By JR Parachini For sidelinechatter.comJameel Warney could have taken his basketball skills to a much bigger school, much farther away.
Instead, the Roselle Catholic senior decided on a campus more to his liking and closer to home.
On Friday one of New Jersey's top big men gave a verbal commitment to continue playing at Division 1 Stony Brook. He will sign his scholarship letter-of-intent in November.
"All things considered it just seemed like a perfect fit for me," said the 6-7, 215 pound Warney, who is 51 points away from becoming Roselle Catholic's all-time leading scorer, boys' and girls' included.
Warney, a Plainfield resident, narrowed his decision to Stony Brook and Rider.
"At Stony Brook I felt the most comfortable, I was drawn to the coaches and I feel that I can make a big impact there right away," said Warney, who first visited the Long Island school in May and then again in late June and early August when he came back from playing in the Nationals in Florida. "The coaches love their jobs, I like the skill level and the students graduate. I'll play any position they want me to play."
Warney, who will turn 18 in the middle of basketball season on Jan. 31, originally set a timetable of Sept. 1 to make his verbal commitment by.
"I just couldn't wait anymore," said Warney, who plans to study sports management at Stony Brook. "Now I can just focus on education and basketball."
Stony Brook head coach Steve Pikiell, a former UConn standout player for Jim Calhoun, has already benefitted greatly from a star player from Union County. The Seawolves are guided by senior guard Bryan Dougher, who paced the team in scoring last year, earning America East Conference honors.
Another Scotch Plains standout, Charles Oliver, just graduated from Scotch Plains and will be playing at Rider.
"Rider was the first school to offer me a scholarship, but I waited it out before I gave them a commitment," Warney said. "I waited to see if another school caught my eye and that school was Stony Brook."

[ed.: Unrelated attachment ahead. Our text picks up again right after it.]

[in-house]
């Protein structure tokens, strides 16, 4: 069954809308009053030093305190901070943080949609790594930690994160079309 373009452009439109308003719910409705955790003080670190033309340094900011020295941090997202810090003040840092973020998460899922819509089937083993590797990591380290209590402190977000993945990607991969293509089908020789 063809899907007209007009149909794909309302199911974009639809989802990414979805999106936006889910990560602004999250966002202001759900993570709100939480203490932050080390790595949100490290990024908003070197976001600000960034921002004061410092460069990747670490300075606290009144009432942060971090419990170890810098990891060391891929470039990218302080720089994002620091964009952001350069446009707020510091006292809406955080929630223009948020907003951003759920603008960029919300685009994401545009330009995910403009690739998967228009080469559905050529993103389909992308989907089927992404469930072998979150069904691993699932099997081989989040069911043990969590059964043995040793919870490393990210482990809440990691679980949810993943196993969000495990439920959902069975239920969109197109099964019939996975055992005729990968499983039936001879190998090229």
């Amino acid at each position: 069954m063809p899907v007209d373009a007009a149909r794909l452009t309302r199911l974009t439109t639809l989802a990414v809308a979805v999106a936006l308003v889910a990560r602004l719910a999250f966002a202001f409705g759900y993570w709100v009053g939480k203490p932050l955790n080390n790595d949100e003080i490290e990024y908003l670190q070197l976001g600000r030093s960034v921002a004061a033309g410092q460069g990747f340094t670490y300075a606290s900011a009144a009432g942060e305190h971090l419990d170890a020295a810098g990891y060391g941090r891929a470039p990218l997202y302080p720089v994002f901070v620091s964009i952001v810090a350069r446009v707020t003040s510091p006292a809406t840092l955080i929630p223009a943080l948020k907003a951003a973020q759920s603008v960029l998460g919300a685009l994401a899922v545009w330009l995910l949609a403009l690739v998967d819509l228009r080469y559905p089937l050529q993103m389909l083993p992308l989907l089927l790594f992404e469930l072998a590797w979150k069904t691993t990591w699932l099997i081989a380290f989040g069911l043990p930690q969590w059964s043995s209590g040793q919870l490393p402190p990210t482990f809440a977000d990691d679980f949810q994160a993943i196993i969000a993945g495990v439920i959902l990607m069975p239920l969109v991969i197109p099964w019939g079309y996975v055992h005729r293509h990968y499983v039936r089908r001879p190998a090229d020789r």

Warney said that other schools to offer scholarships included Drexel, Iowa, UNC-Charlotte, St. Bonaventure and Manhattan.
"In July a lot of schools came in, Iowa, places like that," Roselle Catholic head coach Dave Boff said. "Jameel thought about them, but decided to got to a school that he felt comfortable at and could be happy there for four years. He didn't get swayed by the big schools that came in late."
Warney emerged as one of the top juniors in the state this past season and finished the year with 1,288 career points. The school record is 1,338, which was set by 2010 graduate Allison Skrec, who helped lead the Lions to consecutive Union County Tournament championships in 2009 and 2010.
Roselle Catholic's boys' squad made the UCT semifinals this past season for the first time since the 1990s.
"We think we have a good chance of winning it this year," Warney said. "We're looking to do something special."
Last season, Warney averaged 21 points, 16.5 rebounds and three blocks and produced two triple-doubles. He was also second on the team in assists.
“That’s amazing for a center to be second in assists,” said Boff, who will be entering his fifth season at the helm of the Lions.
Warney scored a game-high 18 points in leading Roselle Catholic past visiting Governor Livingston 42-34 in the game that decided the Union County Conference’s Mountain Division championship. He also produced 20 points and 16 rebounds in RC’s 63-50 setback to eventual four-peat champion St. Patrick in the UCT semifinals at Rahway.
“I think he was the most dominant defensive player in the county,” Boff said. “Against St. Patrick he was our anchor on offense and defense. He was big in all of our UCT games and had over 20 points and 15 rebounds in our last three UCT games.”
Roselle Catholic went 22-8 and won a division title for the second straight season.
When Warney first stepped through the doors at Roselle Catholic three years ago he set goals that he was able to achieve.
"It took a lot of hard work," Warney said. "My coaches helped me a lot."
"He put a lot of stock in relationship with coaches and that's why he chose Stony Brook," Boff said. "He went with what he thought was his best choice.
"I am very proud of him and all of his hard work paid off. I told him that he would graduate as a scholarship player. We're all really, really proud of him."